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On Thursday, Mr Johnson will publish legislation in order to create an internal market in the UK following Brexit. Under this agreement, the devolved nations would need to accept standards on food, the environment and animal welfare following the end of the Brexit transition period. Following the end of the transition period on December 31, the legislation would also have a mutual recognition regime to ensure good flows freely within the new internal market.
The legislation would also include a proposal on state aid which would allow Westminster to control state aid.
In response, the First Minister claimed the new legislation would risk the future of the Union and push the Scottish public towards independence.
Nicola Sturgeon said: “This would be a full-scale assault on devolution, a blatant move to erode the powers of the Scottish parliament in key areas.
“If the Tories want to further boost support for independence, this is the way to do it.”
Despite Ms Sturgeon’s threat to the Union, officials have claimed the new legislation is necessary to keep barrierless trade within the UK.
Crucially, it will also allow the Government to negotiate post-Brexit deals with states across the world.
In Scotland, however, politicians have insisted this would force the country to enforce a drop in quality to allow products such as chlorinated chicken.
Due to the product being washed with chlorine, it has been claimed it is at a lower standard of food hygiene.
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A No 10 source claimed the legislation would be needed as no other country devolves state aid.
The source also stated Welsh, Northern Irish and Scottish MPs would still play a crucial role.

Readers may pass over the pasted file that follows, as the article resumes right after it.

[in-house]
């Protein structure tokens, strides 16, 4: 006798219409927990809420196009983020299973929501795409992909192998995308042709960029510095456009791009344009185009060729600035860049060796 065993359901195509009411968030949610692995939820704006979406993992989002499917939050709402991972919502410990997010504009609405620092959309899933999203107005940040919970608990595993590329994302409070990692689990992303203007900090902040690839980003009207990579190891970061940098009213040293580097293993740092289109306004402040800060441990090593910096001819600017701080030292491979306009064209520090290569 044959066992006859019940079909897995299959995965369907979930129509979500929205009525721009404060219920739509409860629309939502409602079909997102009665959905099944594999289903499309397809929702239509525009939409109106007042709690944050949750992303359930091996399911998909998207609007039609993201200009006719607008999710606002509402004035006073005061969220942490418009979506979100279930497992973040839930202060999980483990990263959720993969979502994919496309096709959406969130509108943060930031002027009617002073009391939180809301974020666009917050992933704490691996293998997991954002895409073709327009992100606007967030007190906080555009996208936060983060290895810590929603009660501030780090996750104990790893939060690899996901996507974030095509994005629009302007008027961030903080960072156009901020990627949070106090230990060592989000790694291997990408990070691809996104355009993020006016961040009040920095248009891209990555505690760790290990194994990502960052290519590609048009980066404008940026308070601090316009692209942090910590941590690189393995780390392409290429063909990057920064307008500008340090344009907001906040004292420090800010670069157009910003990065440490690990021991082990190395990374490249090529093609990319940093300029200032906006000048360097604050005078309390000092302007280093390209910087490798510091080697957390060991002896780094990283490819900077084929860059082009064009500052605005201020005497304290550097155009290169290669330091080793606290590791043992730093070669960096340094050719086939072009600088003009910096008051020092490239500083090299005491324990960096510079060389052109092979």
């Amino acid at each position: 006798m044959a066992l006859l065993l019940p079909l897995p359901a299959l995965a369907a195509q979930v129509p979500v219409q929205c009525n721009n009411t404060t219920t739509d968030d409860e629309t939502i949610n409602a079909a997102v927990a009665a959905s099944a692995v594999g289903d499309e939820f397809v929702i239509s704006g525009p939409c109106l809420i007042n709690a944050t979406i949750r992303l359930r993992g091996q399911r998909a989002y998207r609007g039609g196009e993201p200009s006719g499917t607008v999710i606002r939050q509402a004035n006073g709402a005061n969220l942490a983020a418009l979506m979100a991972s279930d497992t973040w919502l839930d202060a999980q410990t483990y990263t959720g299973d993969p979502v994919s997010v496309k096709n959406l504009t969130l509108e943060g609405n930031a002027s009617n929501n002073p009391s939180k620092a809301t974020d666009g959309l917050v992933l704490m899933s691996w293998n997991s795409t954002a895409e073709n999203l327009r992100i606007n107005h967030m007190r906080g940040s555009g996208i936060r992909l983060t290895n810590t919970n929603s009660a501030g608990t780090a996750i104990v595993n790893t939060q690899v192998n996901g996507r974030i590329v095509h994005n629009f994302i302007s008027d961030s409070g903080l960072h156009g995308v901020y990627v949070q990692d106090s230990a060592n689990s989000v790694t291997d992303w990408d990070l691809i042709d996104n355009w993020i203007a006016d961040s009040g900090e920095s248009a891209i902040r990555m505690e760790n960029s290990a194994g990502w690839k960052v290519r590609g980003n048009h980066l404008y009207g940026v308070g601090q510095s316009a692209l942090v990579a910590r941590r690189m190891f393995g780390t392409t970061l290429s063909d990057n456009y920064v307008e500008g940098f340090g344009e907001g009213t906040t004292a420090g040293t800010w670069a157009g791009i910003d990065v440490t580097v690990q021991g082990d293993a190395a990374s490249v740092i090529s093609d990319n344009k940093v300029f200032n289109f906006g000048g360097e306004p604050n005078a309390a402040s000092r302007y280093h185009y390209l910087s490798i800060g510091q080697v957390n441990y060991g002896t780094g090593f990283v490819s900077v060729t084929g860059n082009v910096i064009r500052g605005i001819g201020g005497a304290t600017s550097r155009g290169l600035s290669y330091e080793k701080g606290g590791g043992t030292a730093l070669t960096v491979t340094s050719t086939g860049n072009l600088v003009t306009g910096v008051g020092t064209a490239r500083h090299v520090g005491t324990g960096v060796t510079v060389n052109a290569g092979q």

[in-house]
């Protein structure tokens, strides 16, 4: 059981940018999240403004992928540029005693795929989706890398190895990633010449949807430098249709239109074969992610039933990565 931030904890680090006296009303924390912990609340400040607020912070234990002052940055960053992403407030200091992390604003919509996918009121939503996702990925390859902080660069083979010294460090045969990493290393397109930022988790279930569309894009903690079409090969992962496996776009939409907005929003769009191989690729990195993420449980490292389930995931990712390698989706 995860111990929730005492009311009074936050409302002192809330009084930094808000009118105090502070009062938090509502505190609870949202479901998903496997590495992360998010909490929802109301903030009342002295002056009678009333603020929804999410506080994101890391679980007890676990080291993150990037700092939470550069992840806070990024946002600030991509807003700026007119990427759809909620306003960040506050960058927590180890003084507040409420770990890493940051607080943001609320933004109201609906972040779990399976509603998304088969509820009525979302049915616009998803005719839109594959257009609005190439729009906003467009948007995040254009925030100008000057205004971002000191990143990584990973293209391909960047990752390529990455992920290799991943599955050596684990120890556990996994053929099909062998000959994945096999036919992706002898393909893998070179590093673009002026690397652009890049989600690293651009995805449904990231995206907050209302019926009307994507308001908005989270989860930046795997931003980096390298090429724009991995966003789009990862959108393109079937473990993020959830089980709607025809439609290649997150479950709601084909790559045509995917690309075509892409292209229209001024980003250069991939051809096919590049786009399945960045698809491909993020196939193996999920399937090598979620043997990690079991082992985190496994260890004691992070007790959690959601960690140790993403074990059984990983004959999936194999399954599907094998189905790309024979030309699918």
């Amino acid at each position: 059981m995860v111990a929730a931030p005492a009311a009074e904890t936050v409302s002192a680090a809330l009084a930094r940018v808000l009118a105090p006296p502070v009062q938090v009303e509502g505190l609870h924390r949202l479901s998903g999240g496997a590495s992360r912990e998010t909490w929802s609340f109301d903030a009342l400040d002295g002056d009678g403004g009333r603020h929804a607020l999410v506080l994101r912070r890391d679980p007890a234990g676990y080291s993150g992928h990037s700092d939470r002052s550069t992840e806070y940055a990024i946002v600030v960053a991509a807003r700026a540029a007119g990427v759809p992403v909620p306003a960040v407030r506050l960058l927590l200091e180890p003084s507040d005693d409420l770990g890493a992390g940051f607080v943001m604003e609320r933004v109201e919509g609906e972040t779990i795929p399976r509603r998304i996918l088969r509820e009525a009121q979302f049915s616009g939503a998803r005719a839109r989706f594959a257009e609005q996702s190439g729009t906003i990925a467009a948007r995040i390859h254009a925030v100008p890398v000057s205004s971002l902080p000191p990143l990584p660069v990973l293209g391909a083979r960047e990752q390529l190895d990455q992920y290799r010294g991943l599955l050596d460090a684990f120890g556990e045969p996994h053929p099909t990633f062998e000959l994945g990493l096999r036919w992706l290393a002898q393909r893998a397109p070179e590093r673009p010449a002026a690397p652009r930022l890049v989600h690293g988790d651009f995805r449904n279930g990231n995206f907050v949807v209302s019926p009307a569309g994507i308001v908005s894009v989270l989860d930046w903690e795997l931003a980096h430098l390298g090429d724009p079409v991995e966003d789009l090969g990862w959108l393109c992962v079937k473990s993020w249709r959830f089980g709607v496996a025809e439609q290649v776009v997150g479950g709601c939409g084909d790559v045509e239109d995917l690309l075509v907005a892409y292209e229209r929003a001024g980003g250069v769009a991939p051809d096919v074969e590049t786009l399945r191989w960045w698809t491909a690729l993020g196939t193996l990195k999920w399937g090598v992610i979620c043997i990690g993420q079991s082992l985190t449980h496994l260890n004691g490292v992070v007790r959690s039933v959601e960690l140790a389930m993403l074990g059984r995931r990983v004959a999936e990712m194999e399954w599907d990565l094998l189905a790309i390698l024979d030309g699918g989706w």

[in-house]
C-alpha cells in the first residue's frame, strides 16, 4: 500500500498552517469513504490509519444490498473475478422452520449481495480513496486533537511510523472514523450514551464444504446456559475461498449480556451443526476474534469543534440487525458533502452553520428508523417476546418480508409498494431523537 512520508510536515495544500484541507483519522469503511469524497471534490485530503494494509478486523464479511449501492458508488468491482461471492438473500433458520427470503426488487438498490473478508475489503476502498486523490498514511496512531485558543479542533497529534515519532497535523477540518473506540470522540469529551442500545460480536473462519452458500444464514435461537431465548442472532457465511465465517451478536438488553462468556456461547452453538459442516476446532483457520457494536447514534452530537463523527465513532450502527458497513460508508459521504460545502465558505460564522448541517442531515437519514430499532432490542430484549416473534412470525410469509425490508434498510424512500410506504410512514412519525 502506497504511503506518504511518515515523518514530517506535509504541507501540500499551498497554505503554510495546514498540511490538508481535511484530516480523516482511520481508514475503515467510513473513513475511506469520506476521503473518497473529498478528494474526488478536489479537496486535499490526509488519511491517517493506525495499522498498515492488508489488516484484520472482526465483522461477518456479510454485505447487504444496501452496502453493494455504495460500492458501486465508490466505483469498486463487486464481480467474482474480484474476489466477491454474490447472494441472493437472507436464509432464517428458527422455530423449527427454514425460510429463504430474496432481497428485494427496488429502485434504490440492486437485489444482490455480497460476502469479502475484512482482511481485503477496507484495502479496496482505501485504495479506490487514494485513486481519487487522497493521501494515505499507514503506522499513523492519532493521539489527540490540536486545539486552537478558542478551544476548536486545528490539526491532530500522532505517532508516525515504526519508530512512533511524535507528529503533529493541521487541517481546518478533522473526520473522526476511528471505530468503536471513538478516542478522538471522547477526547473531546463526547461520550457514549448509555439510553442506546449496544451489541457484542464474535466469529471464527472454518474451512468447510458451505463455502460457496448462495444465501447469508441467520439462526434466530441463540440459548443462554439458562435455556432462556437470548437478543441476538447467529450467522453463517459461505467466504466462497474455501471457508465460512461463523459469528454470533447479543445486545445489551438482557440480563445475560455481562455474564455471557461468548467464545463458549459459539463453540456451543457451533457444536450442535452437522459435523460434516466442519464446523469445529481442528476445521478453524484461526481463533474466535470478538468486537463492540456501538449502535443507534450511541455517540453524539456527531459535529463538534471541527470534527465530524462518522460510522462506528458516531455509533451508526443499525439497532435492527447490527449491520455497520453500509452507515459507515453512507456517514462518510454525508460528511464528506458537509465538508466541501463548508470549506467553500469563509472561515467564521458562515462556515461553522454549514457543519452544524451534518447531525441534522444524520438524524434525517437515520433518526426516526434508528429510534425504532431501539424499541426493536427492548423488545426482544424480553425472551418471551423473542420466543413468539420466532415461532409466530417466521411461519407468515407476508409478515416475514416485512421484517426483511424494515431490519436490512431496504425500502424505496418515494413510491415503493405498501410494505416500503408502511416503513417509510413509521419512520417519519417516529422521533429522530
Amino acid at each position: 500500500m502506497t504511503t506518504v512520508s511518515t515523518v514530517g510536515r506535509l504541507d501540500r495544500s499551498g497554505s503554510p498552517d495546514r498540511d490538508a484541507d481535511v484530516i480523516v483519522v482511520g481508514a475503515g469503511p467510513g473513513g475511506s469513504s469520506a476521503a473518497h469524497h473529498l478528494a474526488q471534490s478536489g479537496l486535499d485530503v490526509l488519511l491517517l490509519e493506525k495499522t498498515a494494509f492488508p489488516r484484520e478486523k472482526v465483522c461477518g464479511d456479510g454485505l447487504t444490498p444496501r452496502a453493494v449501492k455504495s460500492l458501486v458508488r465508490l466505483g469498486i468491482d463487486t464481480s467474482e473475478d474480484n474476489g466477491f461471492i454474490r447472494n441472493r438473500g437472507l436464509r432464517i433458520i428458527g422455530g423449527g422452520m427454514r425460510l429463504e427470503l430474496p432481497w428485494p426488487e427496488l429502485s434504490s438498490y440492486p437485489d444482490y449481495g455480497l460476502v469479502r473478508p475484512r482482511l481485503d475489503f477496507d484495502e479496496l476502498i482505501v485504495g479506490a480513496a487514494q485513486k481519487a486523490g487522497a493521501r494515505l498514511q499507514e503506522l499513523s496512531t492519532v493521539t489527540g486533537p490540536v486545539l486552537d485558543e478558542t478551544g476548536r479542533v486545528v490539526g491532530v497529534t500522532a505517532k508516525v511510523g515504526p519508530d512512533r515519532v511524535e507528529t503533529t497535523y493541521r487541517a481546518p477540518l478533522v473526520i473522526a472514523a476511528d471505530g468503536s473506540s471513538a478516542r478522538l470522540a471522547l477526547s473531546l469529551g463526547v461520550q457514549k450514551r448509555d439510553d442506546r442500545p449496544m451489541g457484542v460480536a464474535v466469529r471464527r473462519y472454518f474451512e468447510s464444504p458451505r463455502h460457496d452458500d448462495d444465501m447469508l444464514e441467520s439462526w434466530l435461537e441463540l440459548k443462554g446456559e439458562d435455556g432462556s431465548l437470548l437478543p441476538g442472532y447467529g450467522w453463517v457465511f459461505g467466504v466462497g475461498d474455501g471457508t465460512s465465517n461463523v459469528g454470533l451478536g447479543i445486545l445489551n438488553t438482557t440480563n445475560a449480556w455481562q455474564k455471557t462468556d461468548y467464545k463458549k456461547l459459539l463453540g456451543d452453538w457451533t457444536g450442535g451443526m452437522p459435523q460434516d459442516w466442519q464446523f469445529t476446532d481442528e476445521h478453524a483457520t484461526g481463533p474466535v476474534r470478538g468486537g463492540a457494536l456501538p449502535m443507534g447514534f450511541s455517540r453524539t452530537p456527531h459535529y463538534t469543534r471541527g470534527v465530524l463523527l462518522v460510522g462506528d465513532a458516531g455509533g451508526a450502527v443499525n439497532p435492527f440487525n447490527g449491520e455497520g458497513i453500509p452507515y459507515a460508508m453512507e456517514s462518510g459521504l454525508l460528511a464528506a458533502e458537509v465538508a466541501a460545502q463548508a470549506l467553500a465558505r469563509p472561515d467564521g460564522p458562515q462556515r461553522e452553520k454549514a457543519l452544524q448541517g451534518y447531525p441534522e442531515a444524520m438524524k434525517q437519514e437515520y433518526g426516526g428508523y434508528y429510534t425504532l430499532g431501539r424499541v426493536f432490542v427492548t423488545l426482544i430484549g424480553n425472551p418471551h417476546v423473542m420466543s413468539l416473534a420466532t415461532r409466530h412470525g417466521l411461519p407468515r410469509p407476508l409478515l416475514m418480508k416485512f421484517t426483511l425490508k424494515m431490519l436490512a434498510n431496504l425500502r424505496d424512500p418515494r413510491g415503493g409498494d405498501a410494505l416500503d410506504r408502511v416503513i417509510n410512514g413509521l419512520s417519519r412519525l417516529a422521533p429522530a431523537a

The prime minister’s official spokesman said: “We’ve always been clear we consider the regulation of state aid to be a reserved matter.
“We’ll continue to work with the devolved administrations to look to agree a modern system for supporting British business in a way that benefits all within the UK.”
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Scotland’s Constitution Secretary, Mike Russell also insisted a reduction in standards in one part of the UK would, therefore, lower standards in Wales or Scotland.
A Welsh Government claimed any new legislation must be agreed by all four nations.
A spokesman said: “We support having rules across the UK to regulate the level of funding Governments and local authorities can give to businesses, but these rules must be agreed between the four Governments in the UK, each of which have their own responsibility for economic development and must be independently policed.
“We have had no recent discussions with the UK Government on these issues and will bitterly resist any attempt by Whitehall to unilaterally impose a system on us.”
State aid has also been an issue within the current Brexit negotiations.
It can occur when state resources are used to give assistance to organisations and could give them an advantage or distort competition between countries.
In Scotland, there is a concern if this new legislation is created, it would allow Westminster to decide on how funding is handed out to organisations or projects.
There will now be a four-week consultation on the changes.
The legislation will then be fast-tracked in September and could potentially reignite clashes between Holyrood and Westminster.
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